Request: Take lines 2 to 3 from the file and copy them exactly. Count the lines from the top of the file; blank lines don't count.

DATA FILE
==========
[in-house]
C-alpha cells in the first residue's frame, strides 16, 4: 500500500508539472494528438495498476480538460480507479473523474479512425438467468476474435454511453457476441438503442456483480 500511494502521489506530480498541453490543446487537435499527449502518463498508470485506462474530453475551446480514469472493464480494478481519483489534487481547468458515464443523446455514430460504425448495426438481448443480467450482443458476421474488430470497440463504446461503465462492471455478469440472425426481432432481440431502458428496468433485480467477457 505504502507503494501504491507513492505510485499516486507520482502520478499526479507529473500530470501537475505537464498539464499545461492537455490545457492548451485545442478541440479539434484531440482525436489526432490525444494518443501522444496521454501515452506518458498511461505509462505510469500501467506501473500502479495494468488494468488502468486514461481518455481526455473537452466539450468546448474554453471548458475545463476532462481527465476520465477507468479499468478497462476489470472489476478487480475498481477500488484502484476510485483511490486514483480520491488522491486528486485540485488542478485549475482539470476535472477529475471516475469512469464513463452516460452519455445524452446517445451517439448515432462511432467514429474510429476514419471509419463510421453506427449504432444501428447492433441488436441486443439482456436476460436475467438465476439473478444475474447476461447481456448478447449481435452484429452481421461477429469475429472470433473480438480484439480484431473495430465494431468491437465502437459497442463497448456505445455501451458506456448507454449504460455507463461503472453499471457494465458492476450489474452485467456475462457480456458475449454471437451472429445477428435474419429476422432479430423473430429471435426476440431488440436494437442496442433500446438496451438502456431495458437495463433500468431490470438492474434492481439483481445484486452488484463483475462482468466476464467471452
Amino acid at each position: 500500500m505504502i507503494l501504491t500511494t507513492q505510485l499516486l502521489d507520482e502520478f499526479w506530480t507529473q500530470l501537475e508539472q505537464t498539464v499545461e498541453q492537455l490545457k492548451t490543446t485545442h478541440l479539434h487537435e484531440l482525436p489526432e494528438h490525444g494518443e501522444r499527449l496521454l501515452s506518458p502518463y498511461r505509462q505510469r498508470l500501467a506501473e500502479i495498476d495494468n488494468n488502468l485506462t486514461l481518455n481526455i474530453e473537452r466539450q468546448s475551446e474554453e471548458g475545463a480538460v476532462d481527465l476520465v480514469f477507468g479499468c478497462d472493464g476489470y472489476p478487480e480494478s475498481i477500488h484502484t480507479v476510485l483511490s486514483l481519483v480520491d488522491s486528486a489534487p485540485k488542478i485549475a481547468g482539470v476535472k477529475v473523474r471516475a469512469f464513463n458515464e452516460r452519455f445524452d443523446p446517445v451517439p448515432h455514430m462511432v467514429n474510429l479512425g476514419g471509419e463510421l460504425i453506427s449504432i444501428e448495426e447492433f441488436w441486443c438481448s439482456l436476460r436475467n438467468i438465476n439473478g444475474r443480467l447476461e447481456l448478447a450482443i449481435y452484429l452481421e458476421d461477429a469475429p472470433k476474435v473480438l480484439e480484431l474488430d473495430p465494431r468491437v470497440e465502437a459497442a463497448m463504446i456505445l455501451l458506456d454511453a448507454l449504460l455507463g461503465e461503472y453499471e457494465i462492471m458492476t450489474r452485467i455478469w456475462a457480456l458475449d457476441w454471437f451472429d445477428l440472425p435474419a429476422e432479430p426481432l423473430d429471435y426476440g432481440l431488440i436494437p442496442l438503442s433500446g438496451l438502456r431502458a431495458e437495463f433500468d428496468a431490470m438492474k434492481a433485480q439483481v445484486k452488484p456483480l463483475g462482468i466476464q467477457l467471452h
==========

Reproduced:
C-alpha cells in the first residue's frame, strides 16, 4: 500500500508539472494528438495498476480538460480507479473523474479512425438467468476474435454511453457476441438503442456483480 500511494502521489506530480498541453490543446487537435499527449502518463498508470485506462474530453475551446480514469472493464480494478481519483489534487481547468458515464443523446455514430460504425448495426438481448443480467450482443458476421474488430470497440463504446461503465462492471455478469440472425426481432432481440431502458428496468433485480467477457 505504502507503494501504491507513492505510485499516486507520482502520478499526479507529473500530470501537475505537464498539464499545461492537455490545457492548451485545442478541440479539434484531440482525436489526432490525444494518443501522444496521454501515452506518458498511461505509462505510469500501467506501473500502479495494468488494468488502468486514461481518455481526455473537452466539450468546448474554453471548458475545463476532462481527465476520465477507468479499468478497462476489470472489476478487480475498481477500488484502484476510485483511490486514483480520491488522491486528486485540485488542478485549475482539470476535472477529475471516475469512469464513463452516460452519455445524452446517445451517439448515432462511432467514429474510429476514419471509419463510421453506427449504432444501428447492433441488436441486443439482456436476460436475467438465476439473478444475474447476461447481456448478447449481435452484429452481421461477429469475429472470433473480438480484439480484431473495430465494431468491437465502437459497442463497448456505445455501451458506456448507454449504460455507463461503472453499471457494465458492476450489474452485467456475462457480456458475449454471437451472429445477428435474419429476422432479430423473430429471435426476440431488440436494437442496442433500446438496451438502456431495458437495463433500468431490470438492474434492481439483481445484486452488484463483475462482468466476464467471452
Amino acid at each position: 500500500m505504502i507503494l501504491t500511494t507513492q505510485l499516486l502521489d507520482e502520478f499526479w506530480t507529473q500530470l501537475e508539472q505537464t498539464v499545461e498541453q492537455l490545457k492548451t490543446t485545442h478541440l479539434h487537435e484531440l482525436p489526432e494528438h490525444g494518443e501522444r499527449l496521454l501515452s506518458p502518463y498511461r505509462q505510469r498508470l500501467a506501473e500502479i495498476d495494468n488494468n488502468l485506462t486514461l481518455n481526455i474530453e473537452r466539450q468546448s475551446e474554453e471548458g475545463a480538460v476532462d481527465l476520465v480514469f477507468g479499468c478497462d472493464g476489470y472489476p478487480e480494478s475498481i477500488h484502484t480507479v476510485l483511490s486514483l481519483v480520491d488522491s486528486a489534487p485540485k488542478i485549475a481547468g482539470v476535472k477529475v473523474r471516475a469512469f464513463n458515464e452516460r452519455f445524452d443523446p446517445v451517439p448515432h455514430m462511432v467514429n474510429l479512425g476514419g471509419e463510421l460504425i453506427s449504432i444501428e448495426e447492433f441488436w441486443c438481448s439482456l436476460r436475467n438467468i438465476n439473478g444475474r443480467l447476461e447481456l448478447a450482443i449481435y452484429l452481421e458476421d461477429a469475429p472470433k476474435v473480438l480484439e480484431l474488430d473495430p465494431r468491437v470497440e465502437a459497442a463497448m463504446i456505445l455501451l458506456d454511453a448507454l449504460l455507463g461503465e461503472y453499471e457494465i462492471m458492476t450489474r452485467i455478469w456475462a457480456l458475449d457476441w454471437f451472429d445477428l440472425p435474419a429476422e432479430p426481432l423473430d429471435y426476440g432481440l431488440i436494437p442496442l438503442s433500446g438496451l438502456r431502458a431495458e437495463f433500468d428496468a431490470m438492474k434492481a433485480q439483481v445484486k452488484p456483480l463483475g462482468i466476464q467477457l467471452h